Carolyn: It’s been super difficult for me to understand! I love our power exchange but that doesn’t mean I don’t want to play with similar things with other people. When you told me about your first date with her and it wasn’t kinky, I had this vision of coming home to you and all the paddles and canes were gone and you didn’t want to call me your [redacted] and there was lots of soft lighting. The inverse of what I imagine vanilla people worry about when their partners start to explore kink.
But it was okay, because it sounded like you were having a nice time and I like her as a person, and you had gotten bored so quickly in the past so that was going to happen here too, right? Except then you were very suddenly dating her, and not being especially forthcoming with your feelings or what you wanted and also not being especially good at managing time or expectations, so everything felt scary and not in a hot way.
It would be nice to say “and then we worked through it and everything is daisies and our power dynamic is totally fine” but we haven’t and it isn’t and I want to be honest. I think we’re going to ultimately be stronger than ever, and in some areas we now are — we’re both more honest with ourselves about what we want and more confident in expressing it, to each other and elsewhere — but we’re not there yet.
I want to emphasize that I don’t think kink is better than vanilla; I had just thought of you as one way, i.e., only interested in sex in certain terms, and it turns out you are a multifaceted human being. Until we started this conversation I hadn’t heard you articulate what was draining to you about playing alone with other submissives.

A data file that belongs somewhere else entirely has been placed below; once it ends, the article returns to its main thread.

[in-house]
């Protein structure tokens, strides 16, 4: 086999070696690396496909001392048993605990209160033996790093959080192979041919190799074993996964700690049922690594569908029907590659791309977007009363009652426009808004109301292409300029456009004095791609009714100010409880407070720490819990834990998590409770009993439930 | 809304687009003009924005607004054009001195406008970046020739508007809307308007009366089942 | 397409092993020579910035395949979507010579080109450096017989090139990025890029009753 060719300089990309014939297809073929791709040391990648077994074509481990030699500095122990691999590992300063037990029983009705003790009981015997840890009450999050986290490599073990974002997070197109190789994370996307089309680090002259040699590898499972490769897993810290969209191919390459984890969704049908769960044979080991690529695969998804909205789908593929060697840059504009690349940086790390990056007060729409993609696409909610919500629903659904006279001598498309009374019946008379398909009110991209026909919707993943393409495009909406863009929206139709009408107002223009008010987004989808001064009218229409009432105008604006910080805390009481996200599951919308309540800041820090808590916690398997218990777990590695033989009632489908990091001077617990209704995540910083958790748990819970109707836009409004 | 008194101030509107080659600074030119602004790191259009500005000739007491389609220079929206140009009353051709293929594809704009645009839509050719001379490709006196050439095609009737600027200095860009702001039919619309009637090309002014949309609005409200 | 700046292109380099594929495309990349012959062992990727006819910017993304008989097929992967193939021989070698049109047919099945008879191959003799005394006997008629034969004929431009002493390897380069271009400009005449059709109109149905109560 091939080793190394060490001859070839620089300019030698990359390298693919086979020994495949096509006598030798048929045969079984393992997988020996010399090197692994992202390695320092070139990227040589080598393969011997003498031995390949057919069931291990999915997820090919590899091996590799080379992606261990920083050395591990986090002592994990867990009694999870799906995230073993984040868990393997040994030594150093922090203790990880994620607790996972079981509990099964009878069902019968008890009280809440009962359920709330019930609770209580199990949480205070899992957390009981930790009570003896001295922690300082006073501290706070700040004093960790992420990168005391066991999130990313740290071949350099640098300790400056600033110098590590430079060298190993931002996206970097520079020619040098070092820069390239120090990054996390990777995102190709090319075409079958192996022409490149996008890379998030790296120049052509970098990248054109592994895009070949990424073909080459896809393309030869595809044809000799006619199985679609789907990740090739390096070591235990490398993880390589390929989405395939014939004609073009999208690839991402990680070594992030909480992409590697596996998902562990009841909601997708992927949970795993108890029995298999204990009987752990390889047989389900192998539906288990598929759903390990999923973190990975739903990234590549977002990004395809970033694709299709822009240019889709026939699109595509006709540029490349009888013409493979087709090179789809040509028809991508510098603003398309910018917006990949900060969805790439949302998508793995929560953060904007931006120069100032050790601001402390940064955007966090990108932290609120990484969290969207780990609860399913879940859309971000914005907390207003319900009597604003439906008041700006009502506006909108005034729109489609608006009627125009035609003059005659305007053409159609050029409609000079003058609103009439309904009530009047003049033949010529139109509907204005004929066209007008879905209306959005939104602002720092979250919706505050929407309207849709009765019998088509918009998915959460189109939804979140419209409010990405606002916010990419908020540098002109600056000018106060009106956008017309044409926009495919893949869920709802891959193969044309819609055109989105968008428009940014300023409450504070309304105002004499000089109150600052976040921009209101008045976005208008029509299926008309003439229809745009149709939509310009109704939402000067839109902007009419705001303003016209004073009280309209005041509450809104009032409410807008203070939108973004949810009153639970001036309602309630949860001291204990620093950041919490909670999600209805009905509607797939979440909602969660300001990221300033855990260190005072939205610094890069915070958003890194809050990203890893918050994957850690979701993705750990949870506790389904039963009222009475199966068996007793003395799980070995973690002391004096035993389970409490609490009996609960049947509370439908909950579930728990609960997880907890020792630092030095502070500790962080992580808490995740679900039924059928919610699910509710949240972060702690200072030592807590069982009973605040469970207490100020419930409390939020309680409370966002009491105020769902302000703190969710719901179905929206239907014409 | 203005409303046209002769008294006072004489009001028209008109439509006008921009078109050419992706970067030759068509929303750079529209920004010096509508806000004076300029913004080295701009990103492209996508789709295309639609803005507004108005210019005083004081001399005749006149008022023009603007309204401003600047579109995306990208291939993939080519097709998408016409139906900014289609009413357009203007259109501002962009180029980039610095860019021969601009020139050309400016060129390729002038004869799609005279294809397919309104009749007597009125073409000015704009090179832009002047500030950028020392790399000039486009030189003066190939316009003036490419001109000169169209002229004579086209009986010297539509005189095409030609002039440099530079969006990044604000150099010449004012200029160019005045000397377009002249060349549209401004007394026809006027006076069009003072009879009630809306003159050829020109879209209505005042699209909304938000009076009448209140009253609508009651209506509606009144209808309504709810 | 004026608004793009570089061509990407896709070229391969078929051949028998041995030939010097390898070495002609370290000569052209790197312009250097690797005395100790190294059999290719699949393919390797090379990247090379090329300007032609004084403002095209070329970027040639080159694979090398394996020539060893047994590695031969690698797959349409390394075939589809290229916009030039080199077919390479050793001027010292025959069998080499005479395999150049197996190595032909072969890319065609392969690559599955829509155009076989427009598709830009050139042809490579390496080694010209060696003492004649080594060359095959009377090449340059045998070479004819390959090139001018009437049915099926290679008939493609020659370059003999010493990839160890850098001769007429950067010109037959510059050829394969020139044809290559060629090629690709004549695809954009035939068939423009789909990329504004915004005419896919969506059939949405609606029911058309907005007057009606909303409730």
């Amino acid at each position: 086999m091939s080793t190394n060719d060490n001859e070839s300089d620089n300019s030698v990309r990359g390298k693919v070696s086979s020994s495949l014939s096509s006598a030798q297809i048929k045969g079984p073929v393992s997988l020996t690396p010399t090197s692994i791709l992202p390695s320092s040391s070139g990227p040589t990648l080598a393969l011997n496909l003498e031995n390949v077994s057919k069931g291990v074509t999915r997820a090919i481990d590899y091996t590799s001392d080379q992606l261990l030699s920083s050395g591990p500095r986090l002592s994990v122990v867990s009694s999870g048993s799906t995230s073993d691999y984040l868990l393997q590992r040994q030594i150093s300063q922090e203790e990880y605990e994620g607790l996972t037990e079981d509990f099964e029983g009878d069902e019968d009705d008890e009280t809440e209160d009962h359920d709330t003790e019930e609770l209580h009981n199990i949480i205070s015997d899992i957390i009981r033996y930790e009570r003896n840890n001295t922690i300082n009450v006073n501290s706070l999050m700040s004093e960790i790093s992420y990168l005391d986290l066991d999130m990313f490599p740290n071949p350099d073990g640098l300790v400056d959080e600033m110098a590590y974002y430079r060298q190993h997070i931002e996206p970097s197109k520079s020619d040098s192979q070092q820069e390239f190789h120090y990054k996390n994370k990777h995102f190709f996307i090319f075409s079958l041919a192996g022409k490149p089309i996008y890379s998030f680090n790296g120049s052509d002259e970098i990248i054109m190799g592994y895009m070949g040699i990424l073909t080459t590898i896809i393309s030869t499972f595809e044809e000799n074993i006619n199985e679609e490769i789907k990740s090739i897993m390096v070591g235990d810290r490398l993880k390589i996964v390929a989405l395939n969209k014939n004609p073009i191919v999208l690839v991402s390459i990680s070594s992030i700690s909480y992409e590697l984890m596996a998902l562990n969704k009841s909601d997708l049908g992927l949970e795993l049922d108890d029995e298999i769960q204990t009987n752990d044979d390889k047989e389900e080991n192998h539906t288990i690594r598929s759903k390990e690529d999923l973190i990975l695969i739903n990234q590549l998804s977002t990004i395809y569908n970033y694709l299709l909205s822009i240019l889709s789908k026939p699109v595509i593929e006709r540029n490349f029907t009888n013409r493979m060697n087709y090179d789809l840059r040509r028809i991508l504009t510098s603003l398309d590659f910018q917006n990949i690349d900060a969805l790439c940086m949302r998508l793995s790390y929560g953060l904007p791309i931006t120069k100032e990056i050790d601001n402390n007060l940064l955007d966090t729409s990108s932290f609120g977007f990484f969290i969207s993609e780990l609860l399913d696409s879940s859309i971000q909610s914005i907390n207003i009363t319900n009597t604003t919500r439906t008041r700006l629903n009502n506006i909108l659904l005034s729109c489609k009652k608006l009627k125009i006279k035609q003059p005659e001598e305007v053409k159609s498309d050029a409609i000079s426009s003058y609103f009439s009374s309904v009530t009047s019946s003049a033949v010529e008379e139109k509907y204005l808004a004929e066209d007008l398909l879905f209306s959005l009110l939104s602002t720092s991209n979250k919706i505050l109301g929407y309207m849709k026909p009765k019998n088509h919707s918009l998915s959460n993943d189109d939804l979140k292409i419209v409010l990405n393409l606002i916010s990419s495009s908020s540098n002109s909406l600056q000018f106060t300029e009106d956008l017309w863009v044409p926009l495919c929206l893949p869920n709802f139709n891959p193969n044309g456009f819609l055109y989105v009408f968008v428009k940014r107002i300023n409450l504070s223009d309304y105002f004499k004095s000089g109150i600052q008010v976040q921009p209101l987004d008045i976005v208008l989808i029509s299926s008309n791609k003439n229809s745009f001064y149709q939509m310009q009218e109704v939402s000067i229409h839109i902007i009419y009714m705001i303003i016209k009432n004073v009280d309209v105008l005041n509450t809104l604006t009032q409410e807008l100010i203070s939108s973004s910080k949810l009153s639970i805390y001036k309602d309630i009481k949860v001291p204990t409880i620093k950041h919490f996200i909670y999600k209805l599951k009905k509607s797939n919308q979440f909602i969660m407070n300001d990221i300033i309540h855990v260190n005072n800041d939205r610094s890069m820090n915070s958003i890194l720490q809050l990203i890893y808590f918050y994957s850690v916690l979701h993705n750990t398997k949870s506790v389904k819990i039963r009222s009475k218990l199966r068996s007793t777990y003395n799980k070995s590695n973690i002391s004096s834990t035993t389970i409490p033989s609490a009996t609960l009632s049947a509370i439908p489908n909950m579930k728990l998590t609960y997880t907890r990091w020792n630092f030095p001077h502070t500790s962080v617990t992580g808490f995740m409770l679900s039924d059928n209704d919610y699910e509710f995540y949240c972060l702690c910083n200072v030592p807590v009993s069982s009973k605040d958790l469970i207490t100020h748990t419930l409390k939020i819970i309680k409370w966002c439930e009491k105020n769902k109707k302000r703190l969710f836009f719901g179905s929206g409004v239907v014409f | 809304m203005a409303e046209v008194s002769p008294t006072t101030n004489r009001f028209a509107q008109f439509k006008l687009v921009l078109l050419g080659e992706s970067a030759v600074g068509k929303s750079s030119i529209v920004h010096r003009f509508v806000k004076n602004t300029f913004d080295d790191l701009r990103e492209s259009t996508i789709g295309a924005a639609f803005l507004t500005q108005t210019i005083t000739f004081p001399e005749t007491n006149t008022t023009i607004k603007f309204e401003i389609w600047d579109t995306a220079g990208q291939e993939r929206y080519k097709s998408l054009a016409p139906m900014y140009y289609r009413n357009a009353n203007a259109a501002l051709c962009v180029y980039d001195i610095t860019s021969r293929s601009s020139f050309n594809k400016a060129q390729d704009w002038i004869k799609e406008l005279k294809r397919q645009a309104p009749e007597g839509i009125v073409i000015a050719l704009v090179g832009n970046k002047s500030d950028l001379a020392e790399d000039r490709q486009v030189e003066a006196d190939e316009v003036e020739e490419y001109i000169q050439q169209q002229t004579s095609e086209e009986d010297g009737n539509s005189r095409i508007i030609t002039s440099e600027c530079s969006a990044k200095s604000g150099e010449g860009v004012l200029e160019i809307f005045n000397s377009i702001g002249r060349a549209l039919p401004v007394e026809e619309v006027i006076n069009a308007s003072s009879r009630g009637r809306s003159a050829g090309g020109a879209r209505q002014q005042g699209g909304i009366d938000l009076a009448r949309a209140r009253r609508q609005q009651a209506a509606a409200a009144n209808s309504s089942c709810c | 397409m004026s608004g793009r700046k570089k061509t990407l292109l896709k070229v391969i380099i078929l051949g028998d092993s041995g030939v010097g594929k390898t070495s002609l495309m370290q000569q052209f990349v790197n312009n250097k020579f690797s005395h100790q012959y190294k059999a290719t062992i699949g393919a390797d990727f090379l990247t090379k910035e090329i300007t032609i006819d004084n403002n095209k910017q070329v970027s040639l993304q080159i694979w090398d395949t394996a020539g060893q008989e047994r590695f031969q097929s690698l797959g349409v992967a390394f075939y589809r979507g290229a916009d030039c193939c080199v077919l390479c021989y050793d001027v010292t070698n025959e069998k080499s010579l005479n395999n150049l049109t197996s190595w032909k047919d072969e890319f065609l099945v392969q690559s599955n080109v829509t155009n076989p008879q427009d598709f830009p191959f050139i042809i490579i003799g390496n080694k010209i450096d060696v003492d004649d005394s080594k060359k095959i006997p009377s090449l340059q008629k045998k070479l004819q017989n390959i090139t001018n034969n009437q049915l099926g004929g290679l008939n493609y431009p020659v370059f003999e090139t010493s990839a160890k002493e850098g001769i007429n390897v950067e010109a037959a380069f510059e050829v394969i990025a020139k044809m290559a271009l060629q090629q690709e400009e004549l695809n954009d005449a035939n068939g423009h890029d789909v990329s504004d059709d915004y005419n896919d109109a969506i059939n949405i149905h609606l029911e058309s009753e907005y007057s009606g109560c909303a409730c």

Shannon: Honestly, I hadn’t articulated it to myself. I consider kink such an important part of my sexuality, but I don’t think I realized how much energy I expended and frankly did not like expending when I directed it at people who weren’t you! Because the kind of top I am is the caretaker.
Carolyn: Is “caretaker” the right word?
Shannon: It was really hard for me to do that with other people in addition to you and I think I burned out quickly on even the idea.
Carolyn: I think the word you mean is a different word that starts with —
Shannon: You’re being a brat in our very professional interview.
Carolyn: I’m being super professional I don’t know what you’re talking about.
Shannon: I’m a caretaker, so the fact that it scared you scared me, and frustrated me, because I enjoyed the freedom and release of sex outside of a power dynamic and I was afraid you would think less of me or wouldn’t take me as seriously, even though it wasn’t taking anything from us. I worried our insecurities would turn self-fulfilling.
Carolyn: Is it fair to say that, for a heartbeat, they did?
Shannon: Yes, I think that’s fair. It shook me. It surprised us both.
Carolyn: Which, I would like to interject, feels so stupid! We put poly in our wedding vows, we’ve never been monogamous, we’ve slept with and casually dated other people all along. You were involved with someone before who drained you of energy like no friend or sexual or romantic partner I’d ever seen, and the person you’re dating now is not like that. And this is the moment we felt shaken? Really?
Shannon: Would it be fair to say that maybe this one moment was so scary because I’ve been incredibly depressed all of 2016?
Carolyn: I think that would be fair yes. Would it be fair to say that as I finally deal with multiple decades-old mental health issues and traumas I’ve been vulnerable and raw in a way I don’t have coping mechanisms for yet?
Shannon: I think that would be fair as well. Which is an intense place to begin to explore a new relationship, however casual or serious. Especially when my depression left me not caretaking but requiring a lot of care from you, which was draining for you.
Carolyn: But since you’ve been exploring your sexual self outside of our dynamic — which also coincides with you getting deeper into therapy — you’ve been more sexually present and energized and things are getting better.